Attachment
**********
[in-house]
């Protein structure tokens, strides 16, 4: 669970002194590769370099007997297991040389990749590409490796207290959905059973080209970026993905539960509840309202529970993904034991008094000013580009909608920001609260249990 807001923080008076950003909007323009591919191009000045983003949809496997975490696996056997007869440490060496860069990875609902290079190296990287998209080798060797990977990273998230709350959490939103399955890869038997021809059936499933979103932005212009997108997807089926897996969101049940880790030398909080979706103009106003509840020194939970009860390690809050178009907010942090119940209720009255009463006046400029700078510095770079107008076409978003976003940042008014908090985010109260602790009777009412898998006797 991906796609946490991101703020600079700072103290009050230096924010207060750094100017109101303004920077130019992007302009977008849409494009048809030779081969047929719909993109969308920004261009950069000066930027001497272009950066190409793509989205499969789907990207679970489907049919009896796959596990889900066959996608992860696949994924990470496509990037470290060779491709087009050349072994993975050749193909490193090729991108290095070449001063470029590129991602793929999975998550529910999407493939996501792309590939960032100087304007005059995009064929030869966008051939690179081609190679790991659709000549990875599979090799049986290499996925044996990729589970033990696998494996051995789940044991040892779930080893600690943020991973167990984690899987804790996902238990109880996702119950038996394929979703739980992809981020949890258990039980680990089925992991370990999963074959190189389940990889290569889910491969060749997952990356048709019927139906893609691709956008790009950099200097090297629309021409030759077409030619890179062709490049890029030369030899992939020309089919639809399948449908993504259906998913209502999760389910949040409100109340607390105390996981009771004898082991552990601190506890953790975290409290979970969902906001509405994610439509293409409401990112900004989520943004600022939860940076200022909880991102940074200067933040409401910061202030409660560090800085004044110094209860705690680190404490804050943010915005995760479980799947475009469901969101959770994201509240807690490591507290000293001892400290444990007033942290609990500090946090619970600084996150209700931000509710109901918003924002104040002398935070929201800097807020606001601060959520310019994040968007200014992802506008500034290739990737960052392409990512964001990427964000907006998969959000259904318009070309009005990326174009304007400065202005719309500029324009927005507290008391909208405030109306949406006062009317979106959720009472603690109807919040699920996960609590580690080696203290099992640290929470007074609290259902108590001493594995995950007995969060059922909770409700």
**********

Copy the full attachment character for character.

[in-house]
């Protein structure tokens, strides 16, 4: 669970002194590769370099007997297991040389990749590409490796207290959905059973080209970026993905539960509840309202529970993904034991008094000013580009909608920001609260249990 807001923080008076950003909007323009591919191009000045983003949809496997975490696996056997007869440490060496860069990875609902290079190296990287998209080798060797990977990273998230709350959490939103399955890869038997021809059936499933979103932005212009997108997807089926897996969101049940880790030398909080979706103009106003509840020194939970009860390690809050178009907010942090119940209720009255009463006046400029700078510095770079107008076409978003976003940042008014908090985010109260602790009777009412898998006797 991906796609946490991101703020600079700072103290009050230096924010207060750094100017109101303004920077130019992007302009977008849409494009048809030779081969047929719909993109969308920004261009950069000066930027001497272009950066190409793509989205499969789907990207679970489907049919009896796959596990889900066959996608992860696949994924990470496509990037470290060779491709087009050349072994993975050749193909490193090729991108290095070449001063470029590129991602793929999975998550529910999407493939996501792309590939960032100087304007005059995009064929030869966008051939690179081609190679790991659709000549990875599979090799049986290499996925044996990729589970033990696998494996051995789940044991040892779930080893600690943020991973167990984690899987804790996902238990109880996702119950038996394929979703739980992809981020949890258990039980680990089925992991370990999963074959190189389940990889290569889910491969060749997952990356048709019927139906893609691709956008790009950099200097090297629309021409030759077409030619890179062709490049890029030369030899992939020309089919639809399948449908993504259906998913209502999760389910949040409100109340607390105390996981009771004898082991552990601190506890953790975290409290979970969902906001509405994610439509293409409401990112900004989520943004600022939860940076200022909880991102940074200067933040409401910061202030409660560090800085004044110094209860705690680190404490804050943010915005995760479980799947475009469901969101959770994201509240807690490591507290000293001892400290444990007033942290609990500090946090619970600084996150209700931000509710109901918003924002104040002398935070929201800097807020606001601060959520310019994040968007200014992802506008500034290739990737960052392409990512964001990427964000907006998969959000259904318009070309009005990326174009304007400065202005719309500029324009927005507290008391909208405030109306949406006062009317979106959720009472603690109807919040699920996960609590580690080696203290099992640290929470007074609290259902108590001493594995995950007995969060059922909770409700």